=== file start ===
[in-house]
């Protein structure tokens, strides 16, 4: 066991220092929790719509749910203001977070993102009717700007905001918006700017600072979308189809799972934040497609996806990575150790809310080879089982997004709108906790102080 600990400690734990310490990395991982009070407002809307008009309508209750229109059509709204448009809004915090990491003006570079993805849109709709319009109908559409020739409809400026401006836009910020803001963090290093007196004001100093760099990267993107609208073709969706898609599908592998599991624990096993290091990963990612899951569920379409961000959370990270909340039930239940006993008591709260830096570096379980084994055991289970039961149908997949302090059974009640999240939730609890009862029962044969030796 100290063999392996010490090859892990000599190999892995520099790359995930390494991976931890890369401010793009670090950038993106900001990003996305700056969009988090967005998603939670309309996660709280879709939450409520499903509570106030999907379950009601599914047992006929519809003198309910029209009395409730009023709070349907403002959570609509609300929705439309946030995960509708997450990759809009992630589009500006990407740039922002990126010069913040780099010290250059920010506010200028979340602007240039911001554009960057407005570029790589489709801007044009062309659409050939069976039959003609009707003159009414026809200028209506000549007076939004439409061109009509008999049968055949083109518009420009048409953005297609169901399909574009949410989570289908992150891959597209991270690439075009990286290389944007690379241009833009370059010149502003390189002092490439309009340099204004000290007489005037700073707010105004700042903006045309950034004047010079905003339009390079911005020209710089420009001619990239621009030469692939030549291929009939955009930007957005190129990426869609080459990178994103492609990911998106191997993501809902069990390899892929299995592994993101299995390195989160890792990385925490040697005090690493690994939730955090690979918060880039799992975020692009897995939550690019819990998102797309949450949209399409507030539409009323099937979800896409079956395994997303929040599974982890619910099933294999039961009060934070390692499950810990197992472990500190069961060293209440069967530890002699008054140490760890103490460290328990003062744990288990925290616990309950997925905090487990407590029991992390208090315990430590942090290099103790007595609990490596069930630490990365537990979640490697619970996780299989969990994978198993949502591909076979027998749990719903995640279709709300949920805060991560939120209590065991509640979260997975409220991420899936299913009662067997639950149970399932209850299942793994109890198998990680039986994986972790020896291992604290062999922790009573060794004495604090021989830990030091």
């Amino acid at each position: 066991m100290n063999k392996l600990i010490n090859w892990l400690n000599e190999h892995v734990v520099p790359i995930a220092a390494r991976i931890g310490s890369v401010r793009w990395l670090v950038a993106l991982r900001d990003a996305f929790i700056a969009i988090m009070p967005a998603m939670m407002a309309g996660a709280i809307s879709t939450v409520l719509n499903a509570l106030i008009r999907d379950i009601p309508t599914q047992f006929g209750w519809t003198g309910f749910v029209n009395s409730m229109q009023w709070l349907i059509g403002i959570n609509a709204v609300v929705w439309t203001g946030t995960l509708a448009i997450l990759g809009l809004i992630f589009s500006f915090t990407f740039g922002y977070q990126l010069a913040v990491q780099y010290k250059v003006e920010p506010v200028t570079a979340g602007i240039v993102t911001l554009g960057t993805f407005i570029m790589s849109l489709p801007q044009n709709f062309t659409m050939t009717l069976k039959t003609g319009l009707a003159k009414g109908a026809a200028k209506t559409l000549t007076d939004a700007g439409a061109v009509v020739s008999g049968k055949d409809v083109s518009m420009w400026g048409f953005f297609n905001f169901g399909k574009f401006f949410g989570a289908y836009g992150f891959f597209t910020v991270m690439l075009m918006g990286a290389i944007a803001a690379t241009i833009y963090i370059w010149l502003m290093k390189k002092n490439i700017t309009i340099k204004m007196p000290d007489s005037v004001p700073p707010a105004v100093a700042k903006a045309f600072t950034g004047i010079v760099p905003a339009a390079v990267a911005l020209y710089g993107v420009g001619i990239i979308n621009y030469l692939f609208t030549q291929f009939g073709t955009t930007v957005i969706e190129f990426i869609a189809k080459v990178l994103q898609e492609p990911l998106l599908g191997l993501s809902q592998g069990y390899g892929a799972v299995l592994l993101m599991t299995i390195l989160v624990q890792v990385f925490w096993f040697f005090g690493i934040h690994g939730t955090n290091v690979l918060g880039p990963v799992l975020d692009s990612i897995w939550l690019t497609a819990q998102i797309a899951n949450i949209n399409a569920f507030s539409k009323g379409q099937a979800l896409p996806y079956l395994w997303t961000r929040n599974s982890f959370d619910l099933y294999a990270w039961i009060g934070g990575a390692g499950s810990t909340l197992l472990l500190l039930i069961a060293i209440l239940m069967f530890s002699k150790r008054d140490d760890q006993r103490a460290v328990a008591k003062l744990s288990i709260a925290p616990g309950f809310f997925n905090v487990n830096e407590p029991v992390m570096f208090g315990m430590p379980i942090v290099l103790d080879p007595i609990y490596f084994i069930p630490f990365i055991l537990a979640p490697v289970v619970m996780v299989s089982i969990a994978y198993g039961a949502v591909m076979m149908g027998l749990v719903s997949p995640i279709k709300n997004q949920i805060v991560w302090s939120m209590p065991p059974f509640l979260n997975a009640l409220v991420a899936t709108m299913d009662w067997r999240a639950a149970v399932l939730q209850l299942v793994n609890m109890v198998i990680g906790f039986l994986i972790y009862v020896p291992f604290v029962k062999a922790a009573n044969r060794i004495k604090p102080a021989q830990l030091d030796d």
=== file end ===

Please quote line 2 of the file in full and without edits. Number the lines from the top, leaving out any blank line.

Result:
């Protein structure tokens, strides 16, 4: 066991220092929790719509749910203001977070993102009717700007905001918006700017600072979308189809799972934040497609996806990575150790809310080879089982997004709108906790102080 600990400690734990310490990395991982009070407002809307008009309508209750229109059509709204448009809004915090990491003006570079993805849109709709319009109908559409020739409809400026401006836009910020803001963090290093007196004001100093760099990267993107609208073709969706898609599908592998599991624990096993290091990963990612899951569920379409961000959370990270909340039930239940006993008591709260830096570096379980084994055991289970039961149908997949302090059974009640999240939730609890009862029962044969030796 100290063999392996010490090859892990000599190999892995520099790359995930390494991976931890890369401010793009670090950038993106900001990003996305700056969009988090967005998603939670309309996660709280879709939450409520499903509570106030999907379950009601599914047992006929519809003198309910029209009395409730009023709070349907403002959570609509609300929705439309946030995960509708997450990759809009992630589009500006990407740039922002990126010069913040780099010290250059920010506010200028979340602007240039911001554009960057407005570029790589489709801007044009062309659409050939069976039959003609009707003159009414026809200028209506000549007076939004439409061109009509008999049968055949083109518009420009048409953005297609169901399909574009949410989570289908992150891959597209991270690439075009990286290389944007690379241009833009370059010149502003390189002092490439309009340099204004000290007489005037700073707010105004700042903006045309950034004047010079905003339009390079911005020209710089420009001619990239621009030469692939030549291929009939955009930007957005190129990426869609080459990178994103492609990911998106191997993501809902069990390899892929299995592994993101299995390195989160890792990385925490040697005090690493690994939730955090690979918060880039799992975020692009897995939550690019819990998102797309949450949209399409507030539409009323099937979800896409079956395994997303929040599974982890619910099933294999039961009060934070390692499950810990197992472990500190069961060293209440069967530890002699008054140490760890103490460290328990003062744990288990925290616990309950997925905090487990407590029991992390208090315990430590942090290099103790007595609990490596069930630490990365537990979640490697619970996780299989969990994978198993949502591909076979027998749990719903995640279709709300949920805060991560939120209590065991509640979260997975409220991420899936299913009662067997639950149970399932209850299942793994109890198998990680039986994986972790020896291992604290062999922790009573060794004495604090021989830990030091």